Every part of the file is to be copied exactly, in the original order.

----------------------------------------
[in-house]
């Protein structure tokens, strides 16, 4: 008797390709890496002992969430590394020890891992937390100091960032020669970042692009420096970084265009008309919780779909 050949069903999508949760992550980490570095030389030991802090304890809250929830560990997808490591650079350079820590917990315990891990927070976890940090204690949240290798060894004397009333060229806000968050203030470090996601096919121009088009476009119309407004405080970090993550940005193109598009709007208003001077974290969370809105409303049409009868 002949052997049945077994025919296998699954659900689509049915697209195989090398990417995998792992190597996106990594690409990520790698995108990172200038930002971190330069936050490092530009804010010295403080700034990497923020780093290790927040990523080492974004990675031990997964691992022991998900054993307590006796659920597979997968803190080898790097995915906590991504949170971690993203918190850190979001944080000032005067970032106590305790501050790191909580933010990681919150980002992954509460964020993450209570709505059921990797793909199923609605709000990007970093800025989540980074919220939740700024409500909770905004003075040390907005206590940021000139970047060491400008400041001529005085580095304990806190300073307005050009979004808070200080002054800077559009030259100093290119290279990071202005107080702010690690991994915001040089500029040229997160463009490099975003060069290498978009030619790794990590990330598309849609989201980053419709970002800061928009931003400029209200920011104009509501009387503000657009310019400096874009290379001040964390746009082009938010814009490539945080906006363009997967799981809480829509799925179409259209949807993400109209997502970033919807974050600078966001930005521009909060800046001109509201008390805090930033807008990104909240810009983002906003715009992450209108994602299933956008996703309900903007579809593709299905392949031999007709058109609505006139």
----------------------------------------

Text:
[in-house]
């Protein structure tokens, strides 16, 4: 008797390709890496002992969430590394020890891992937390100091960032020669970042692009420096970084265009008309919780779909 050949069903999508949760992550980490570095030389030991802090304890809250929830560990997808490591650079350079820590917990315990891990927070976890940090204690949240290798060894004397009333060229806000968050203030470090996601096919121009088009476009119309407004405080970090993550940005193109598009709007208003001077974290969370809105409303049409009868 002949052997049945077994025919296998699954659900689509049915697209195989090398990417995998792992190597996106990594690409990520790698995108990172200038930002971190330069936050490092530009804010010295403080700034990497923020780093290790927040990523080492974004990675031990997964691992022991998900054993307590006796659920597979997968803190080898790097995915906590991504949170971690993203918190850190979001944080000032005067970032106590305790501050790191909580933010990681919150980002992954509460964020993450209570709505059921990797793909199923609605709000990007970093800025989540980074919220939740700024409500909770905004003075040390907005206590940021000139970047060491400008400041001529005085580095304990806190300073307005050009979004808070200080002054800077559009030259100093290119290279990071202005107080702010690690991994915001040089500029040229997160463009490099975003060069290498978009030619790794990590990330598309849609989201980053419709970002800061928009931003400029209200920011104009509501009387503000657009310019400096874009290379001040964390746009082009938010814009490539945080906006363009997967799981809480829509799925179409259209949807993400109209997502970033919807974050600078966001930005521009909060800046001109509201008390805090930033807008990104909240810009983002906003715009992450209108994602299933956008996703309900903007579809593709299905392949031999007709058109609505006139």